"Our mother called for us to come in for dinner, and I remember her taking one look at me -- hot and wet and feverish -- and she cried out, 'Oh my God!' She ripped my clothes off and threw me onto her and my dad's bed and called the doctor.
"She knew right away that I had polio. I don't know how she knew, but she knew. I remember feeling hot and feverish, and for the next few days, I stayed in the bed and didn't move. I remember I had this coloring book, and I felt this compulsion to color as much as I could, sort of like maybe I wouldn't be able to do it in the future."
Why didn't Alexander's parents take him to the hospital? "Our family doctor said that all the kids with polio were at Parkland (Dallas' big municipal hospital), and he didn't want me there with the other kids because maybe I had a better chance to recover at home," Alexander said.
But all of that became moot about six days later when he could no longer move and found it difficult to breathe: "I remember having terrible pains in my legs, and breathing became really laborious. So they finally took me to Parkland."
And that's when the most horrifying event occurred before Alexander's long battle with polio could even begin: "I had become immobile; I don't think I could even talk, so the hospital staff put me on a gurney in a long hallway with all the other hopeless polio kids. Most of them were dead."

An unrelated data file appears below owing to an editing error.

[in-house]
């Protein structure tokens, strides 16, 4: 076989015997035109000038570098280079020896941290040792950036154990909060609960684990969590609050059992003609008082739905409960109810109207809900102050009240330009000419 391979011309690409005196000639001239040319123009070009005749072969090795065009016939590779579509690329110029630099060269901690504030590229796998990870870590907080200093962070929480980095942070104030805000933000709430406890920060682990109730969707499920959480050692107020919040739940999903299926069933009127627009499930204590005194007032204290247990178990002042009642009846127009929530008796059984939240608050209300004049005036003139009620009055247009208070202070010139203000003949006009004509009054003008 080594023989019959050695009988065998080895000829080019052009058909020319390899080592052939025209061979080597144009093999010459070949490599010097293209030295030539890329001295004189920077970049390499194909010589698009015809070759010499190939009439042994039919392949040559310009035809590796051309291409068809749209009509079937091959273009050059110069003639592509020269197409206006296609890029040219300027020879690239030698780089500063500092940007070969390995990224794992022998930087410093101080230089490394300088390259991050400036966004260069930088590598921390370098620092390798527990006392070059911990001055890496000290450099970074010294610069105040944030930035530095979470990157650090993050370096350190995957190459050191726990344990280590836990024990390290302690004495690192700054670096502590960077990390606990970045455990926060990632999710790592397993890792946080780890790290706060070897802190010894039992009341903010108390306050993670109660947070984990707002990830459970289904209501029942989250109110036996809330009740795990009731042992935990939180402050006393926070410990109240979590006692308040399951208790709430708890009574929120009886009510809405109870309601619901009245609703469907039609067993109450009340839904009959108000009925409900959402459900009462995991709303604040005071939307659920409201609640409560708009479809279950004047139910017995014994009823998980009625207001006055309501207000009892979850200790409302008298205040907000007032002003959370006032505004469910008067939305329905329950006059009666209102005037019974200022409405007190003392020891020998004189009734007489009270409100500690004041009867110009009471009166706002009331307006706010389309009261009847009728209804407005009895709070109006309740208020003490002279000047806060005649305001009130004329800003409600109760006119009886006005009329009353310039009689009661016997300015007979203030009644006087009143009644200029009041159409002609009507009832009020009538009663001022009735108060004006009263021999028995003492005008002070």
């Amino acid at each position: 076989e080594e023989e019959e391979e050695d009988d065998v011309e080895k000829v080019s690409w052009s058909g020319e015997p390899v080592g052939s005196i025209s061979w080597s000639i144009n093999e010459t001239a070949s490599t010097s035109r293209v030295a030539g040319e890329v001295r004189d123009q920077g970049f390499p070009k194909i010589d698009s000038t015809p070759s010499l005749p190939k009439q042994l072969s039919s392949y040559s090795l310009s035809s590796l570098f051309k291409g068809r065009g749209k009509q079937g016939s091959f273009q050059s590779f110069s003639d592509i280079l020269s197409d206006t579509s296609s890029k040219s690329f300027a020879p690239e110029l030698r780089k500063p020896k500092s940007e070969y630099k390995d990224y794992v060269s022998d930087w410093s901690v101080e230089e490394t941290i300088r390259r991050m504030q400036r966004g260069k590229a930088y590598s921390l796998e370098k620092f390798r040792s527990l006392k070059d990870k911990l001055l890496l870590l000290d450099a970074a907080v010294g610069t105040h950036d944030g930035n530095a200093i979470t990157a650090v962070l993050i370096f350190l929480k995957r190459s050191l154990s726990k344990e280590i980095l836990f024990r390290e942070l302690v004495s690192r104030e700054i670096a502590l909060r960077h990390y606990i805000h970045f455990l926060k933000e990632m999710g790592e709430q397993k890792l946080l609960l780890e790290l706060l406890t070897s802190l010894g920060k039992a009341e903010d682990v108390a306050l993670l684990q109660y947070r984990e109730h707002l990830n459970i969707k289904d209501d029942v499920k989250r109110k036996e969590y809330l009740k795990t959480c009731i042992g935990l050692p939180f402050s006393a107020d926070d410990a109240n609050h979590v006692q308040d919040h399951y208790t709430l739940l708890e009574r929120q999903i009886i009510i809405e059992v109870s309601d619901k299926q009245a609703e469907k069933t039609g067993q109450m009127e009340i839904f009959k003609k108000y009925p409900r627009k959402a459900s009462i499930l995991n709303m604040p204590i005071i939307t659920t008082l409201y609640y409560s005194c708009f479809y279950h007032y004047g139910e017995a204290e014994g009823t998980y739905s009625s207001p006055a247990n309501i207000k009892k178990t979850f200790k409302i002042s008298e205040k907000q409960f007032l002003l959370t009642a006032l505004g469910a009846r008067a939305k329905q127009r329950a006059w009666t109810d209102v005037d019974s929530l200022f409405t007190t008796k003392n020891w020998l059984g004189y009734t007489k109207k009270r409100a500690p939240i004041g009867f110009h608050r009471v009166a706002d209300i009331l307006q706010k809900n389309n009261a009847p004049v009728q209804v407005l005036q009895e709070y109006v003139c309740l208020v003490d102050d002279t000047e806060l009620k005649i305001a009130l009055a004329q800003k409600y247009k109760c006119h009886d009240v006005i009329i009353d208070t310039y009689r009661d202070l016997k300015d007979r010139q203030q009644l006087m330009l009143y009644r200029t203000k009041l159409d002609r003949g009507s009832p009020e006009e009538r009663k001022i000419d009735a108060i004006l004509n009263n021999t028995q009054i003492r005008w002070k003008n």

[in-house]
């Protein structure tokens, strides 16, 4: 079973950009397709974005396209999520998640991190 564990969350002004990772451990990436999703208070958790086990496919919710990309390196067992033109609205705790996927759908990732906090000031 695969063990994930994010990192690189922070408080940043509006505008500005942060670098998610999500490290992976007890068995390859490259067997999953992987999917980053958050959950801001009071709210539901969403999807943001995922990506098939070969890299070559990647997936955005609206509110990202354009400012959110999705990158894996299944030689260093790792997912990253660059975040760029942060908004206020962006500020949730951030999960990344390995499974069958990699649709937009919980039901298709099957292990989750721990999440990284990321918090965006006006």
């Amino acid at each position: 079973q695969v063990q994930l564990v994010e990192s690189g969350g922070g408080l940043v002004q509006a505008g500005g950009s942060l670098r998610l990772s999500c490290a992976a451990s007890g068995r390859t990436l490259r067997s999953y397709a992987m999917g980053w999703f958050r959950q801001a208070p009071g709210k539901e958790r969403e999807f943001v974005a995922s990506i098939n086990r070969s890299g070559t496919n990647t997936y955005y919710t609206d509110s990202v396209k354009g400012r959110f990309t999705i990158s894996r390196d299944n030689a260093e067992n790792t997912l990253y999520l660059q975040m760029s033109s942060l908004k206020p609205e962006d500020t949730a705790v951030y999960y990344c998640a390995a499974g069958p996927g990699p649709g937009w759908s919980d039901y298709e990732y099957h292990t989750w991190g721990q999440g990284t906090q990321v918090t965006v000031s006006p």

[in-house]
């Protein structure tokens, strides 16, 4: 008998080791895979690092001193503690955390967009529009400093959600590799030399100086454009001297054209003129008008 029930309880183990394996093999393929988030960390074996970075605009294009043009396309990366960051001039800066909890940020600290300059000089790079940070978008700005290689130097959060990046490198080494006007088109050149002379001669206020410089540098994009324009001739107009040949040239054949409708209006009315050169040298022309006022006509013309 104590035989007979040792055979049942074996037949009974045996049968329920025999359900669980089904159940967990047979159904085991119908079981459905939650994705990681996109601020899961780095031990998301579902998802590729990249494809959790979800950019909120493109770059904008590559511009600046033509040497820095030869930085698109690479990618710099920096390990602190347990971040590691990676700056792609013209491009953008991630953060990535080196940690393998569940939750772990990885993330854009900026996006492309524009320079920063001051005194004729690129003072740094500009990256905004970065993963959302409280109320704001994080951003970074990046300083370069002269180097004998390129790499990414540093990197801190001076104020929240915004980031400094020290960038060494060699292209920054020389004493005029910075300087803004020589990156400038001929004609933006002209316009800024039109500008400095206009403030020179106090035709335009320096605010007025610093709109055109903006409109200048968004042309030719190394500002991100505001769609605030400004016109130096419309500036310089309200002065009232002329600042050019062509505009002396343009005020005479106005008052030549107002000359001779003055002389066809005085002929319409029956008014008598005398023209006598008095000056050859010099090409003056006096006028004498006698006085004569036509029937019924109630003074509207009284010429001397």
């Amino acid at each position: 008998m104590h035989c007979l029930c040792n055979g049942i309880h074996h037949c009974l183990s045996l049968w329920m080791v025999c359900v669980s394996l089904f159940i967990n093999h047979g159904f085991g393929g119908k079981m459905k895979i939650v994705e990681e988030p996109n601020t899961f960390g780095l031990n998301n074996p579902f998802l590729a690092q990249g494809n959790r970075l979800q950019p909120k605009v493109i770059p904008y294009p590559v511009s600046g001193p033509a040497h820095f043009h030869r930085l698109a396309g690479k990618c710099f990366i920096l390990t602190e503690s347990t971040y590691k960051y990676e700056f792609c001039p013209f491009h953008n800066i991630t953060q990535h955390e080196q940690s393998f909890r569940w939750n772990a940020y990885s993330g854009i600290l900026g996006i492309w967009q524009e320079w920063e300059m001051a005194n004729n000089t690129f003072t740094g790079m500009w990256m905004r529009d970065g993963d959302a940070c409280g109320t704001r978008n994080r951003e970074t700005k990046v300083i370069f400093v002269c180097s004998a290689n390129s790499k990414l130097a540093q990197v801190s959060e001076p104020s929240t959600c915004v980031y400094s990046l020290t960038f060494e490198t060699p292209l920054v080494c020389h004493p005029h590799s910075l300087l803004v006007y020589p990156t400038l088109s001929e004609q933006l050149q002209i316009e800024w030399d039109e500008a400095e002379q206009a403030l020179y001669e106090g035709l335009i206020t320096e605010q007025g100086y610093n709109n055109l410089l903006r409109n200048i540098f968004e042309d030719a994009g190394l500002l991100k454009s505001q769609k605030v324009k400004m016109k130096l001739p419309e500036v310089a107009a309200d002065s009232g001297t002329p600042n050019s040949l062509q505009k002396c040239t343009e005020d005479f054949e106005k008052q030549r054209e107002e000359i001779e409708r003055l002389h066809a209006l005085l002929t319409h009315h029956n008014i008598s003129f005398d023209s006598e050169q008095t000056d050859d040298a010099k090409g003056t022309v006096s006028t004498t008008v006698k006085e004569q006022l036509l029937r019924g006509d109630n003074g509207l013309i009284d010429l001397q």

That would have been Alexander's fate, too, if not for Dr. Milton Davis, a well-known pediatric cardiologist who was examining all of the children in the hallway. "He took one look at me, gathered me up in his arms, and I think he performed a tracheotomy on me almost immediately so I could breathe," Alexander said. "And the next thing I remember, I was inside an iron lung."
And then he blacked out.
Alexander woke up weeks later still in the iron lung: "The pain was still there, although it seemed much less to me, and the iron lung pumped hot steam through a thick plastic water pump into my chest. This kept the mucuous loose enough so I could breathe."
He couldn't see through the steam at first, and he couldn't talk. But Alexander said he found some sort of determination within himself as strong as the iron in the device that was keeping him alive. "I decided I was going to fight this," he said. "I was going to have a life."
Eighteen months later, his parents brought him home. They stayed with him in shifts, fed him, helped him with school work (he was still enrolled in elementary school) and encouraged him to keep up his curiosity and enthusiasm for learning.
"My mother lobbied the school district for home-school learning, something very rare in the 1950s," he said. His dad fashioned a writing implement for him, similar to a T-square, which Alexander would put in his mouth and move around with his neck muscles in order to write.